William Gregory Scuby
Born: January 6, 1923 (Battle Creek, Michigan)
Died: November 22, 2013 (Victoria, B.C.)
Bill Scuby was professional lacrosse’s boy goaltender. He first guarded the net for the New Westminster Salmonbellies at age 15 in 1938. Four years later, the ’Bellies advanced to the Mann Cup championship final thanks largely to the heroics of their teenaged netminder.
He was a spectacular goaltender, though saddled with a nickname that perhaps suggested otherwise — Scoop ’em Up Scuby.
Scuby’s athletic career was interrupted by the Second World War, in which he served at a bacteriological research station. He returned fulltime to the New Westminster goal in 1946, again backstopping his team to the Mann Cup finals.
Born in Michigan to Greek immigrants, Scuby grew up in New Westminster, where he played basketball for his high school team. His precocious skill, not to mention bravery, earned him a starting role in the Inter-City Box Lacrosse League at an early age. By 1940, he was the Salmonbellies everyday goaltender. In his first full campaign in the semipro league, Scuby’s record was 7 wins, 17 losses.
In 1942, Scuby led all goalies in the Inter-City league by stopping 69 percent of the shots he faced. The team coached by Stan Wood and managed by A.G. (Grumpy) Spring won the provincial championship by defeating the Norvans of North Vancouver and a United Services team of servicemen from Victoria. The club then traveled east to Montreal, where they won two consecutive games to eliminate a team representing Lachine-Ville St-Pierre to advance to the Mann Cup final.
The Salmonbellies met Ontario’s Mimico-Brampton Combines in a best-of-five series at Maple Leaf Gardens in Toronto. With a roster depleted by injury and influenza, the Westerners lost the opening games 10-7 and 15-9 before winning the third game. New Westminster was leading 9-6 with less than 10 minutes left in Game 4 when the Combines made a goat of the young ’Bellies netminder by firing four quick goals past him, including one on a controversial penalty shot call.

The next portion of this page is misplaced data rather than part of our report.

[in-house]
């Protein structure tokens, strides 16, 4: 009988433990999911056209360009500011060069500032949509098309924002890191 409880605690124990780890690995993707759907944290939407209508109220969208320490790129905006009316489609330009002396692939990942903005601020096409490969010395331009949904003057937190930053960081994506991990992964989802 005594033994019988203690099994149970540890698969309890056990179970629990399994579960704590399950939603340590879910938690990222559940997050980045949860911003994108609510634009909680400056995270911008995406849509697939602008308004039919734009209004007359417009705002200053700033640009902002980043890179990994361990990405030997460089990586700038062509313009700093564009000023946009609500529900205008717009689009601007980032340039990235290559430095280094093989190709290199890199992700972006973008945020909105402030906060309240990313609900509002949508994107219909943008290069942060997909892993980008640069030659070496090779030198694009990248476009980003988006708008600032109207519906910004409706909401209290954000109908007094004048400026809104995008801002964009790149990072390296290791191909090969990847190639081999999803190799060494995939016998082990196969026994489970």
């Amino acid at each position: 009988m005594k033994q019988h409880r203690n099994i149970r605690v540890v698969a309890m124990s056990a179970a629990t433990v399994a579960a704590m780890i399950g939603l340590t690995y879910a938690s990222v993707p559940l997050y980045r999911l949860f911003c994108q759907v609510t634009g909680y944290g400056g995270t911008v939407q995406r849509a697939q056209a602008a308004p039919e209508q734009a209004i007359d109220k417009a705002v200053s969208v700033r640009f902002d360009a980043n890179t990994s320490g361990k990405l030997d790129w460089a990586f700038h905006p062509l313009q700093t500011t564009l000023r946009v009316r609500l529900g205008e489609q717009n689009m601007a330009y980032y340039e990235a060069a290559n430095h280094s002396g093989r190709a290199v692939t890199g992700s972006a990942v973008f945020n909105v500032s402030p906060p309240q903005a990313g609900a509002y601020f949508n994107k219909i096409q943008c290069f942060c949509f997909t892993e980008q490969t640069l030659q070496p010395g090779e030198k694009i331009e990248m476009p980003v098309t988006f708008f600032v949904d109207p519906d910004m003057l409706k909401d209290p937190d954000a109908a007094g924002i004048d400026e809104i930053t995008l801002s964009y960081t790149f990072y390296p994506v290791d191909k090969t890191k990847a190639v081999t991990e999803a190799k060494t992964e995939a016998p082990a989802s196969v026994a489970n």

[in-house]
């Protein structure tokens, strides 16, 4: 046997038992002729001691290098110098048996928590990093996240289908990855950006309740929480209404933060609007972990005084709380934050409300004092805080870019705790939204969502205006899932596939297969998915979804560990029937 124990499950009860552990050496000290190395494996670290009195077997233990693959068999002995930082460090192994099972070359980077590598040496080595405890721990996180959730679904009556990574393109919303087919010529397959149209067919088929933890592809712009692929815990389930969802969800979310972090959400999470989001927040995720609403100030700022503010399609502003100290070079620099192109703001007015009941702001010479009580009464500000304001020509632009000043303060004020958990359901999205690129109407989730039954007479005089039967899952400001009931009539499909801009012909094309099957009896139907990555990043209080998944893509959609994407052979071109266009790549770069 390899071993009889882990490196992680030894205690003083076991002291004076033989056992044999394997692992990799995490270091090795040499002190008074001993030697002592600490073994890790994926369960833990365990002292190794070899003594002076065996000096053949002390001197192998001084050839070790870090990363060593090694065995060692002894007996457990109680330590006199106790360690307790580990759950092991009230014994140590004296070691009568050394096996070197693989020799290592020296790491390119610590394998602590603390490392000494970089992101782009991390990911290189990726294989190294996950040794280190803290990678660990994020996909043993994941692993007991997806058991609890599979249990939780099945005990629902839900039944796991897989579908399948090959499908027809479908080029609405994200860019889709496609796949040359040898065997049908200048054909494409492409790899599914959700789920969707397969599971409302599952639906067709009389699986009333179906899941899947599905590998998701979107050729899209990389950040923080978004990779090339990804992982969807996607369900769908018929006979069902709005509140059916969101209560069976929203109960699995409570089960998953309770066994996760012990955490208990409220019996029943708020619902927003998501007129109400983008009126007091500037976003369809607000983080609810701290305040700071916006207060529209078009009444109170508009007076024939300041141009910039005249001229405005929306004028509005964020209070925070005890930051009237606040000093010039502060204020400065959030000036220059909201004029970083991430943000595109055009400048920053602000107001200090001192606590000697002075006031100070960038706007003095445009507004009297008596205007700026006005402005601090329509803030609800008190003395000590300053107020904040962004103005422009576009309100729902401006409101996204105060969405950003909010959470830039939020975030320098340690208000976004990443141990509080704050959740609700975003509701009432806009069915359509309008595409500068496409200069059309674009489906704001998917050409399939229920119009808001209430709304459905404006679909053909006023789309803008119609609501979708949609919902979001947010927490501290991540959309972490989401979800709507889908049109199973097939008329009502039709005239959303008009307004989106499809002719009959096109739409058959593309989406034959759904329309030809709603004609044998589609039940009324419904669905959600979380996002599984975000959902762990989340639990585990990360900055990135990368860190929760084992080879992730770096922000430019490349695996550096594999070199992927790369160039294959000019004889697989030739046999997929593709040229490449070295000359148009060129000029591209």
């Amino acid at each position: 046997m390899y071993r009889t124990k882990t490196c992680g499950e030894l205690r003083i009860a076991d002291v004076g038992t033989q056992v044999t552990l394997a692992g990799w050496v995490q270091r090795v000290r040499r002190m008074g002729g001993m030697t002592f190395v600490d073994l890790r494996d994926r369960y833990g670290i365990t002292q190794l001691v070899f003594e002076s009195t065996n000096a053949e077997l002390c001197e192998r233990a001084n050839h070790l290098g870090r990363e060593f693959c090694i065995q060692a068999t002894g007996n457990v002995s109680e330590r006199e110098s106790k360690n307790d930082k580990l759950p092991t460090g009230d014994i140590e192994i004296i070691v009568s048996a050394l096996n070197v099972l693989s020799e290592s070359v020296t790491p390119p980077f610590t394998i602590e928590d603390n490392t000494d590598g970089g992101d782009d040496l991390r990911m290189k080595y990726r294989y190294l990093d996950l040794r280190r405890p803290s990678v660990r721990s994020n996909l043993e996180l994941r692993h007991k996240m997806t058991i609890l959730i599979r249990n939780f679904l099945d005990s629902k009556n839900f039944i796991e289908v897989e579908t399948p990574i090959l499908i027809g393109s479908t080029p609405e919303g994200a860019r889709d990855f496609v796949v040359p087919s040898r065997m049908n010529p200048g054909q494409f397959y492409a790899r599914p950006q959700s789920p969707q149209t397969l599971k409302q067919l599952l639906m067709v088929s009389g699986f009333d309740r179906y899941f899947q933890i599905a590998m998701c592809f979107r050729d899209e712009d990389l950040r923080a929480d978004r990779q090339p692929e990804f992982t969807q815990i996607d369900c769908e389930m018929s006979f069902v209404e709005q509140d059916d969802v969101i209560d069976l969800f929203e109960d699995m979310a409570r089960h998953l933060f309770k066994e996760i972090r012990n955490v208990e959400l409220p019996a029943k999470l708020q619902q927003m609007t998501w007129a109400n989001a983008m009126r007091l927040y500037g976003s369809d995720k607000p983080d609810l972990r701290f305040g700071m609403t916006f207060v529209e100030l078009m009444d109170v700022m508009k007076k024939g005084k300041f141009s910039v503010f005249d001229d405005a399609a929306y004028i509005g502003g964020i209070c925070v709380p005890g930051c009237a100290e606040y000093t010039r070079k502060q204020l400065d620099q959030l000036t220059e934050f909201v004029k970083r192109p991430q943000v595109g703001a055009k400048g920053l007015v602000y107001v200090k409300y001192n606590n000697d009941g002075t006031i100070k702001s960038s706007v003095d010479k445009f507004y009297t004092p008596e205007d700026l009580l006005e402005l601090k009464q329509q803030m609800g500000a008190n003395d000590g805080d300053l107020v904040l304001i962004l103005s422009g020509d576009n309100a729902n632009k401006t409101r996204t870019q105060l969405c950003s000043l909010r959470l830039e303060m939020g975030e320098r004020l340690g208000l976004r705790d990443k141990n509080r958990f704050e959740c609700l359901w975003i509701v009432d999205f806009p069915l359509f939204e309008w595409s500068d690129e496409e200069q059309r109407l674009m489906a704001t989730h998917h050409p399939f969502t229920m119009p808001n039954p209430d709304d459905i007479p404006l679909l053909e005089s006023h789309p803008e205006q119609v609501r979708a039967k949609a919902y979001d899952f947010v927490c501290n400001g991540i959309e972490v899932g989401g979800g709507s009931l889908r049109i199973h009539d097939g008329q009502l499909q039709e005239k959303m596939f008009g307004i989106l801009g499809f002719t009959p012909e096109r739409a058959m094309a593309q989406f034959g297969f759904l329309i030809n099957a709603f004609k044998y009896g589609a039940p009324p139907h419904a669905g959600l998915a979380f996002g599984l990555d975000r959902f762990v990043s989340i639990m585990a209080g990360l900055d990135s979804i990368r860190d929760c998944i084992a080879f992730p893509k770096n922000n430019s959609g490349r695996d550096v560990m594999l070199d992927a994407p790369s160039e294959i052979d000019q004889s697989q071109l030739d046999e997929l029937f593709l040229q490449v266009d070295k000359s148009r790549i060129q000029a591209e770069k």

Scuby then went off to war, where he was posted to a warfare research station on Grosse Isle, Que.
He returned to Queen’s Park Arena for three games in 1945 and a fulls season in 1946, when the Salmonbellies again advanced to the Mann Cup final in Toronto after eliminating the Vancouver Burrards and Trail (B.C.) Golden Bears. Canadian Press staff writer William H. Dumsday hailed Scuby as “one of the smartest boxla goalies to show here with western clubs in many years.” Despite the praise, Scuby found himself on the losing side, as the St. Catharines (Ont.) Athletics swept the British Columbians in three straight games. Scuby hurt his back in one of the games, and Dumsday unkindly suggested the injured was likely suffered from “stooping so often to retrieve the ball from his cage.”
The goalie moved to Prince Rupert on the northern British Columbia coast, opening a high-end furrier in the 300-block of 3rd Avenue West which would include a factory and a cold-storage vault. He married Betty Ellison and began a family. In 1962, he moved to Victoria, where he opened a second Scuby Furs on Government Street. He also purchased a farm on nearby Salt Spring Island, where he liked to tend his orchard and to which he retired in 1991. He spent several years caring for his wife, the former Betty Ellison, who had a long struggle with Alzheimer’s disease before her death in 2009.
Scuby was also predeceased by three sisters. He leaves two sons, four grandchildren, and three great-grandsons.